Thursday, 21 February 2013

It's easy to downplay Jesus, especially when you look at some of the bare facts and ignore the insane number of miracles and prophecies that came to pass through his life, death and resurrection. The focus on fame and fortune today in our culture is at polar opposites with such an ordinary 'man of the past'. 

Reading Mark 6, we see the people question this 'ordinary' Jesus that stands before them. 'Where did this man get these gifts? Isn't this the carpenter?' 

And they took offence at him (v3). 

Without a glimpse of his majesty and splendour, it's easy to think this historical do-gooder is just a character in folklore or nursery rhymes. Wasn't he just born in a stable? Wasn't he just the adopted son of a tradesman? Wasn't he just born to a teenage mum? Wasn't he just a carpenter? Wasn't he just a poorly-travelled guy from the outskirts? Wasn't he just some random figure in history?  

It seems so easy to replace the very powerful with the very plain. 

It's easy to think of Jesus as so ordinary that he must (surely) be make believe - and it's easy to take offence at him today as well. Why does such a man have the right to speak into our lives and offer such a radical solution?! Surely someone so distant in the past, who was captured, tortured and buried, cannot impact my life in 21st century London? Surely a story so far-fetched is closer in connection to Santa or the Tooth Fairy than being a genuinely life changing option?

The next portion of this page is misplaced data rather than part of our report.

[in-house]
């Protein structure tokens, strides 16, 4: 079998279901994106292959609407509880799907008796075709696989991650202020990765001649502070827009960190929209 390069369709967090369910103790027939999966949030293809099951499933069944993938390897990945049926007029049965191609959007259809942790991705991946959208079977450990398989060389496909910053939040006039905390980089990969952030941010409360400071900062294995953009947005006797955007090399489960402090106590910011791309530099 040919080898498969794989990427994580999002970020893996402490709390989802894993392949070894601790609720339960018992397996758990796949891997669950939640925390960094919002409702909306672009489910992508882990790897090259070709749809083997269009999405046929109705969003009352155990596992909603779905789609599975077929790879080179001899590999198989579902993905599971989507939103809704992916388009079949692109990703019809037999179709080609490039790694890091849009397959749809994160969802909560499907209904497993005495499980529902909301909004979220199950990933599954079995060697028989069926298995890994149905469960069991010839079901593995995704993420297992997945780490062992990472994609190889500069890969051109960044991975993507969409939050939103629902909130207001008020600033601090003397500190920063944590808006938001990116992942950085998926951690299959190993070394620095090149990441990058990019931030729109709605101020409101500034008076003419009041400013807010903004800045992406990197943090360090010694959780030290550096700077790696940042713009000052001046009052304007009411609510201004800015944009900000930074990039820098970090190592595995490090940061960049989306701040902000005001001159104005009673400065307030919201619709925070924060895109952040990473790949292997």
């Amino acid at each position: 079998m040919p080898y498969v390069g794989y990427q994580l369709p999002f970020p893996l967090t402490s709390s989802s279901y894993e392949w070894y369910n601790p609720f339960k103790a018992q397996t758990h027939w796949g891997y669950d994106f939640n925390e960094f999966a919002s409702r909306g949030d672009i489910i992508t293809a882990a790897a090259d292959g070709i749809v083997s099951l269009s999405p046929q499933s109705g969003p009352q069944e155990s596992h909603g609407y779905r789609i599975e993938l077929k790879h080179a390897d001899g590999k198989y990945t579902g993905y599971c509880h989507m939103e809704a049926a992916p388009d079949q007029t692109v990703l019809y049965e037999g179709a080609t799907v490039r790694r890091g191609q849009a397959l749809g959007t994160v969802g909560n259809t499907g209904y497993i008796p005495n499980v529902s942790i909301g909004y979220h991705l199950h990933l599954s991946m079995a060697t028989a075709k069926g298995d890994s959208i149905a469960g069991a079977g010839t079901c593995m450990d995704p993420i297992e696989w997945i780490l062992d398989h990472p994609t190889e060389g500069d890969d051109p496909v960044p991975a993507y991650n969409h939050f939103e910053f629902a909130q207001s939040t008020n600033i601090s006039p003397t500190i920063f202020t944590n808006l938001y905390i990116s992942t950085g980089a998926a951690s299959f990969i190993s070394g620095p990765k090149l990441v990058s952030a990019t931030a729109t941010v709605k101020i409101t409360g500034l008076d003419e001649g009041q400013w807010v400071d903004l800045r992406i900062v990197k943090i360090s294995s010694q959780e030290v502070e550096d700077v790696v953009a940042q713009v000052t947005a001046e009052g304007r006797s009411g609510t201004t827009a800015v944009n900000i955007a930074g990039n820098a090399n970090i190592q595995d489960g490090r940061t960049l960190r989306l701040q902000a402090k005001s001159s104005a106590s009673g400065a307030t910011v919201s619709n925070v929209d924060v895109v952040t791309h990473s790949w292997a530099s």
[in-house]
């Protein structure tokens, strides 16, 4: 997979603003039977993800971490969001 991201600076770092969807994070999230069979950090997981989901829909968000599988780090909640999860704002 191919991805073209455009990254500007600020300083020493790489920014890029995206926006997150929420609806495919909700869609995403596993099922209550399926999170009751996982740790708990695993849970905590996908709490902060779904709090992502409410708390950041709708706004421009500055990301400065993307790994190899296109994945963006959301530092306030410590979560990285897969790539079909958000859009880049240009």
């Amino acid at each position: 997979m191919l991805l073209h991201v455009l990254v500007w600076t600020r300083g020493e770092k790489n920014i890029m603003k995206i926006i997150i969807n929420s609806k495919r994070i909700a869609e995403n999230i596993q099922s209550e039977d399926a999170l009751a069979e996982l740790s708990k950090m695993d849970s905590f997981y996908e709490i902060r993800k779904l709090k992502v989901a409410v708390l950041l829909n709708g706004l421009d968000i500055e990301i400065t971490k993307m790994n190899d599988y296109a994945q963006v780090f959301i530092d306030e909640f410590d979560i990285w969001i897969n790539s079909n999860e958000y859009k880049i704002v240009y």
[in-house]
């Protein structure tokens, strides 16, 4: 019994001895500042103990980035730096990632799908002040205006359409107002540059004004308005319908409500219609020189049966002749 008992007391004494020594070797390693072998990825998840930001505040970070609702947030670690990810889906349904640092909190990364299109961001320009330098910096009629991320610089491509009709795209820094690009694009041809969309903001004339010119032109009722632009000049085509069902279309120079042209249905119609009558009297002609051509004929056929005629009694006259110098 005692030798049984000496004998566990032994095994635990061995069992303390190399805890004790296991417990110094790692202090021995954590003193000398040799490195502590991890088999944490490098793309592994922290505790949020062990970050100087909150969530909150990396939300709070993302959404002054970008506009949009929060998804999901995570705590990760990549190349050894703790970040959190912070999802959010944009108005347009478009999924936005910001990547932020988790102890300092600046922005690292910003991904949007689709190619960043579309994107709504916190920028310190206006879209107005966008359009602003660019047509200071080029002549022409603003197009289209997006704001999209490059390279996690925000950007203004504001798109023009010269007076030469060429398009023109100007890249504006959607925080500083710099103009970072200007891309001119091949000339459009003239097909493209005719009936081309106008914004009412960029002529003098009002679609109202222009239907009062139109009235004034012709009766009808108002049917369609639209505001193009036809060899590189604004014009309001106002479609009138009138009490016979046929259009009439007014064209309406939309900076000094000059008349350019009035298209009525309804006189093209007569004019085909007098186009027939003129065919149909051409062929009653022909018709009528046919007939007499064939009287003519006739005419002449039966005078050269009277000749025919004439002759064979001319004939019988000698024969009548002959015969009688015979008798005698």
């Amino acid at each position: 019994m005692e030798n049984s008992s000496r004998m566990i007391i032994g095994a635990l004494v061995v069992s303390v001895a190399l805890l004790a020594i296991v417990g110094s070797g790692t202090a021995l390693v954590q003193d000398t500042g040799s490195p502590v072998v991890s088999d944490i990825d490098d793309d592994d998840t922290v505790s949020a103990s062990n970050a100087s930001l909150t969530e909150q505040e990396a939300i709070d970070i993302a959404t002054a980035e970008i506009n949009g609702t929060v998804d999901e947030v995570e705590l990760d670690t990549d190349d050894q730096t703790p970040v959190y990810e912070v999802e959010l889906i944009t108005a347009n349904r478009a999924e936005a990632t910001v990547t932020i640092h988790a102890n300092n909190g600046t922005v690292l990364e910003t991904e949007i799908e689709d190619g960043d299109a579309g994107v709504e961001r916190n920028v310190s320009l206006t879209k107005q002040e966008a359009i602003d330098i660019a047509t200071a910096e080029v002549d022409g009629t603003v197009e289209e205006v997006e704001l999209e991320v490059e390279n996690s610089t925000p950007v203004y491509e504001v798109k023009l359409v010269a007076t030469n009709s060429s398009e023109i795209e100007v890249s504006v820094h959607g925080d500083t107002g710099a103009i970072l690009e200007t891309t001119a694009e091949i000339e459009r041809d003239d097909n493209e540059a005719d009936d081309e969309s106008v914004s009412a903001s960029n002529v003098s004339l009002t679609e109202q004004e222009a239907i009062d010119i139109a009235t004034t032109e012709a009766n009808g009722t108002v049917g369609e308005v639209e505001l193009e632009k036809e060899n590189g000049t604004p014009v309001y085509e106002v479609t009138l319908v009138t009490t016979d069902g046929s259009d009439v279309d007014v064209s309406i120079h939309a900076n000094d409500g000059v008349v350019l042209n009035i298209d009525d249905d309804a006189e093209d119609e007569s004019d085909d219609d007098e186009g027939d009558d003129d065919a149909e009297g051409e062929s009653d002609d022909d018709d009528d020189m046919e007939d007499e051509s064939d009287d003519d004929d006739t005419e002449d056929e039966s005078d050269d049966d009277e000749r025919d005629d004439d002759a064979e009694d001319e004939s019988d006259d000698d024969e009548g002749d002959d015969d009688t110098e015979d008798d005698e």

If you fail to investigate this Jesus further yourself, and just rely on the snippets of opinion about him circulating modern culture, then you'll likely take offence at him too, just as they did in the days prior to his crucifixion

There is a beautiful, ordinary and very very unassuming quality to Jesus. One thing I always find so fascinating is that God, the Saviour of mankind, walked dusty roads to get to work. He ate, slept, sneezed, laughed, learnt and yawned. It's through the seemingly incredibly ordinary that the extremely extraordinary happened.  

Don't let the everyday, 'ordinary' details, stop you from delighting in a far more grand picture.

He was a carpenter. But He was also far far more.